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RainDrops on window

  1. Jul 20, 2014 #1


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    Today I was taking the train to a nearby city, where we passed through some rainy region.
    As the raindrops fell on the window, one could see their trajectories almost followed a parabola depending on their initial conditions. That is something expected, due to gravity and the forces acted on them by the running wind.
    However as you see them moving, they leave behind a water tail - something like a stream-, and that tail is the preferred way the rest drops will follow (they move up to it, and then they follow it). Why is this happening?
    Also if there are no more drops to follow that tail, it will suddenly break apart to stationary drops. Why is this happening? I don't think it's due to statistics, because if it was that, you wouldn't see the whole line to be divided simultaneously. It's more like, due to tension forces on the water, it's an unstable "structure"- under some perturbations it falls apart all together.
    I hope I made the questions clear. Looking forward to your answers.
  2. jcsd
  3. Jul 20, 2014 #2
    I can say that the reason why rain drops will tend to follow the trails of other drops is because of the property known as cohesion. As water molecules come close to one another the hydrogen bonds attract the molecules together.
  4. Jul 23, 2014 #3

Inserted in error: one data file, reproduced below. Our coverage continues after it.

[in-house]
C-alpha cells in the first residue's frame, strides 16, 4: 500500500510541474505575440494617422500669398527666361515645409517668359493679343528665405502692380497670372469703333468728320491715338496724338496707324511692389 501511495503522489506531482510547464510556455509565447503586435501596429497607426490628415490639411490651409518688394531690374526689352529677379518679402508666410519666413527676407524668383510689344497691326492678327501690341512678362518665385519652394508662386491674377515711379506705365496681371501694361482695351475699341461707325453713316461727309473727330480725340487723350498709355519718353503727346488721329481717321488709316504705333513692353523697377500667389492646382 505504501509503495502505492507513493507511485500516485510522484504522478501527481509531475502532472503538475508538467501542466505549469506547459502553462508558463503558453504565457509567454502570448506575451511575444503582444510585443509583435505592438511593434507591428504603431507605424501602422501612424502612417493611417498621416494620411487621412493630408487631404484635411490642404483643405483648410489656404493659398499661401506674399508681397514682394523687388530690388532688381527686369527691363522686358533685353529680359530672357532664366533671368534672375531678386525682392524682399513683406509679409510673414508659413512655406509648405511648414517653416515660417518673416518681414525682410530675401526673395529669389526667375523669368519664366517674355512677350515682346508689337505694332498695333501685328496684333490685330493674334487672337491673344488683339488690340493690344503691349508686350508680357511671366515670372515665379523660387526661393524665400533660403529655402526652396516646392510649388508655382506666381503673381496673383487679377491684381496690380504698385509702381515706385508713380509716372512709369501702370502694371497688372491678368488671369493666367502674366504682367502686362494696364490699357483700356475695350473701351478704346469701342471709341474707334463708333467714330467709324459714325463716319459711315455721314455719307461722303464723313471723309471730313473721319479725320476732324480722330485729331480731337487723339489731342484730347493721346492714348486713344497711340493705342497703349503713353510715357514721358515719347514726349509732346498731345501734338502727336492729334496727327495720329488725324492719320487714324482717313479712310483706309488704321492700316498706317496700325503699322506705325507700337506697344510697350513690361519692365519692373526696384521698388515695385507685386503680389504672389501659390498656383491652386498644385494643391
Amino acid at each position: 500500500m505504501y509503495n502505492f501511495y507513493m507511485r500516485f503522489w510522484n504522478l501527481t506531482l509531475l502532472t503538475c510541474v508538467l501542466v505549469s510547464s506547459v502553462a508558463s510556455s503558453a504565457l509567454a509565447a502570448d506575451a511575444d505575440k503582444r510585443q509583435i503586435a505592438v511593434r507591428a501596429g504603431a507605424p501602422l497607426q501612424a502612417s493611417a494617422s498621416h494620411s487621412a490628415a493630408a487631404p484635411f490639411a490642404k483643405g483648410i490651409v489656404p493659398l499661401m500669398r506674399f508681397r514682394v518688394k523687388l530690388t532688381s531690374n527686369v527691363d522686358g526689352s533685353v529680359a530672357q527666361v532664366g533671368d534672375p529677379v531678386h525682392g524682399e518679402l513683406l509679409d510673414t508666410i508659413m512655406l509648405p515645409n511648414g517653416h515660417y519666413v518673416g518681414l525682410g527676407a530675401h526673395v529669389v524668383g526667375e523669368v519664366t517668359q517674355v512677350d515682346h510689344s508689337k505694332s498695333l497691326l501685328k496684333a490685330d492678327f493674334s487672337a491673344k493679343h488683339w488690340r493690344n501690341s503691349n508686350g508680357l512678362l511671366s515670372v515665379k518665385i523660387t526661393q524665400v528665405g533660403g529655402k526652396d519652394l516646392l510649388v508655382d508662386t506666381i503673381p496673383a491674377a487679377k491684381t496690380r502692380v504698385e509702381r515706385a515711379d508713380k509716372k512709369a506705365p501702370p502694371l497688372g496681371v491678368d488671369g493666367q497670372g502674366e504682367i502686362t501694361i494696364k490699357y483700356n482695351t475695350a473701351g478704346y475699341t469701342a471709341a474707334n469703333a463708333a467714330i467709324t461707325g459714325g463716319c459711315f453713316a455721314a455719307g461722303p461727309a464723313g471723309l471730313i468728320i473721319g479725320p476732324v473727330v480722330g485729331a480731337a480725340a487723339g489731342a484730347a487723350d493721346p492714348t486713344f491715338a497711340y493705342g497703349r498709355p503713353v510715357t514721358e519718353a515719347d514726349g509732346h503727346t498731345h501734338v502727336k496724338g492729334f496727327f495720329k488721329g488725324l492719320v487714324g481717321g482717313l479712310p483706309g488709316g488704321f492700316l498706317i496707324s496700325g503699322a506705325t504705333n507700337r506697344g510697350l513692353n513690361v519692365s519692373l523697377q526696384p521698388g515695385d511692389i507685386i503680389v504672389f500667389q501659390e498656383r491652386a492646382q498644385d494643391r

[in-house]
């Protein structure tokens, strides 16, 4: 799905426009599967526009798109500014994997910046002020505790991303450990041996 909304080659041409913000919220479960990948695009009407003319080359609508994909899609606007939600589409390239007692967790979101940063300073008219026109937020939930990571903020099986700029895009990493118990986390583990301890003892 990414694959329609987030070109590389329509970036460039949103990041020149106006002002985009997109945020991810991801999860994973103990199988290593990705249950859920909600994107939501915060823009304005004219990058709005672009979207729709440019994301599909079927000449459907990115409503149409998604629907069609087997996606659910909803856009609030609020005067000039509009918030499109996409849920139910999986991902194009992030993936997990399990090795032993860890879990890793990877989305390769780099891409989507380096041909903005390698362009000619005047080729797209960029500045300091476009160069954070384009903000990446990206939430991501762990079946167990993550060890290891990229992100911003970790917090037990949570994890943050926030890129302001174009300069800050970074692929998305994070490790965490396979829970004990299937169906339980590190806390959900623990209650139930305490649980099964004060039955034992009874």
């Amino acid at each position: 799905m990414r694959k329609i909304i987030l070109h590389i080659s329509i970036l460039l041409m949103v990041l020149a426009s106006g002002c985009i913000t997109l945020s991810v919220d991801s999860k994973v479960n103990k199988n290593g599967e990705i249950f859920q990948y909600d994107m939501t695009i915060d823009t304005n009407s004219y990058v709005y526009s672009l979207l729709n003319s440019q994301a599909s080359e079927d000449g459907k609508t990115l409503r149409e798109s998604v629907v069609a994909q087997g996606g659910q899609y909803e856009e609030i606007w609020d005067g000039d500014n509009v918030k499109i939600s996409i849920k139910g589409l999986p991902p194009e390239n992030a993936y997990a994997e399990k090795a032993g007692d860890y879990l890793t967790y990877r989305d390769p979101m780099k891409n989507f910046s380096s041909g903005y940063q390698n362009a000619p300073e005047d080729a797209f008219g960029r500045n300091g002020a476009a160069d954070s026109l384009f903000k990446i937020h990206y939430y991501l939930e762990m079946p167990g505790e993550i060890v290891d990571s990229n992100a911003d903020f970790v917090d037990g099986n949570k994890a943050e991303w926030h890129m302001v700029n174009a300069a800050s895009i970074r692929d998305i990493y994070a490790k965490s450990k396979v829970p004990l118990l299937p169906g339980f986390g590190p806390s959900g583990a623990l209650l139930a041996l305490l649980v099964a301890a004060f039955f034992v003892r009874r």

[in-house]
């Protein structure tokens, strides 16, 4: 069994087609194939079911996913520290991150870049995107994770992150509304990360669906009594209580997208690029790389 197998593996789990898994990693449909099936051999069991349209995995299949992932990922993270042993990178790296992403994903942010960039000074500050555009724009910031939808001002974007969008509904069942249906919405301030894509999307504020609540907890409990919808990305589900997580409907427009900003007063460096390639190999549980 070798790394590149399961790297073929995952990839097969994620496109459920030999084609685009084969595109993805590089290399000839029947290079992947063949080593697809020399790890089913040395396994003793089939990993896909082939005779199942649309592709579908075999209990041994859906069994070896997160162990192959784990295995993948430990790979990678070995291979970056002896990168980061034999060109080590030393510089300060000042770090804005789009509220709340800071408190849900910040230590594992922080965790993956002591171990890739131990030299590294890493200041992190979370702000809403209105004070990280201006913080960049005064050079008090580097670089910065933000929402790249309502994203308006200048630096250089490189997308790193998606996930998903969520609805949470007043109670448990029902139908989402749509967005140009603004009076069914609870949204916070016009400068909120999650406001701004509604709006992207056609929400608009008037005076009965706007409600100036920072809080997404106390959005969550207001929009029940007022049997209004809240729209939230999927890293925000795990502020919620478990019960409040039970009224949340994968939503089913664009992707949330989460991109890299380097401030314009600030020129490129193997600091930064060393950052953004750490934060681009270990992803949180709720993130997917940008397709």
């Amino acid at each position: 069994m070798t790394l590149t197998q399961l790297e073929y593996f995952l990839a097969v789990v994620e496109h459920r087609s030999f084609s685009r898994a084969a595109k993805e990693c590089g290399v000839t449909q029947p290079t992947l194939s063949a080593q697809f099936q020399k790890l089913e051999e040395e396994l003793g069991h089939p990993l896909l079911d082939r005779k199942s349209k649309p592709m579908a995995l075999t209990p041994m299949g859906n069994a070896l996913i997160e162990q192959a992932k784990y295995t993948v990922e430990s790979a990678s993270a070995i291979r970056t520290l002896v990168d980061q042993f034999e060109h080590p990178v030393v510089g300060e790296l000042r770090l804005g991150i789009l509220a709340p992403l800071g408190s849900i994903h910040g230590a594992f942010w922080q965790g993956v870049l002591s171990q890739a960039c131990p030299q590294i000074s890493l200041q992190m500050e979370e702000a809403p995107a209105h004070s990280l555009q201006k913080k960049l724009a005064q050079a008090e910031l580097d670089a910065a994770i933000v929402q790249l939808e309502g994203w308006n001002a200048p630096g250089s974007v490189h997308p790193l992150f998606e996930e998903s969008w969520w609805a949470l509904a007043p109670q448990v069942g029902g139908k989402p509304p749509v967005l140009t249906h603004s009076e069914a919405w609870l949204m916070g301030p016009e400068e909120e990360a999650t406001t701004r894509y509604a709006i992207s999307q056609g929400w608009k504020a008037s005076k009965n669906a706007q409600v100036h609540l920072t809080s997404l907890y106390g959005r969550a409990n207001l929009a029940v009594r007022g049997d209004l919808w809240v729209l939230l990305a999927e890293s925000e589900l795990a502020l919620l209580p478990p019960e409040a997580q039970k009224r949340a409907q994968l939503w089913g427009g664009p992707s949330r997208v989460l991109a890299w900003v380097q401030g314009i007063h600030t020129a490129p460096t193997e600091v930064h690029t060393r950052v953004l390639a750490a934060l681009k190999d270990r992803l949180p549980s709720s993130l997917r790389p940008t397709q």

I think there are two processes going.

    The first is attraction between glass and water molecules. Glass is slightly hydroscopic, so water molecules can bond very weakly to the glass surface. This will tend to flatten the water drop that is in contact with the surface. This is basic surface wetting.

    The second is surface tension of water. The system of water molecules will try to arrange itself to minimize its potential energy, which means minimizing total surface tension, which basically translates to maximizing volume-to-surface ratio. So a droplet, in absence of other forces, will be perfectly spherical.

    So hydroscopic attraction will try to spread the water out, and surface tension will try to gather it up. The result is the trail that you see. A water trail is probably only metastable mechanically, so some mechanical disturbance (like the car shaking, or air turbulence) will shift it into the other stable state - a round droplet. When this happens, the trail breaks up.

    The attraction also acts as friction. Attraction obviously drops off with distance from the surface. So a trail can sort of "shield" new droplets from the surface. They experience less friction and can travel faster along a trail.
  5. Jul 25, 2014 #4

    Andy Resnick

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    You have observed a simple phenomenon that contradicts a central assertion in fluid mechanics: the 'no-slip boundary condition'.


    The complete answer to your question is still unknown- if you read the last few sentences in the 'exceptions' section above. Another good description of the no-slip condition is here:


    To your specific questions, you are observing contact line motion, which is still an active area of fundamental research:

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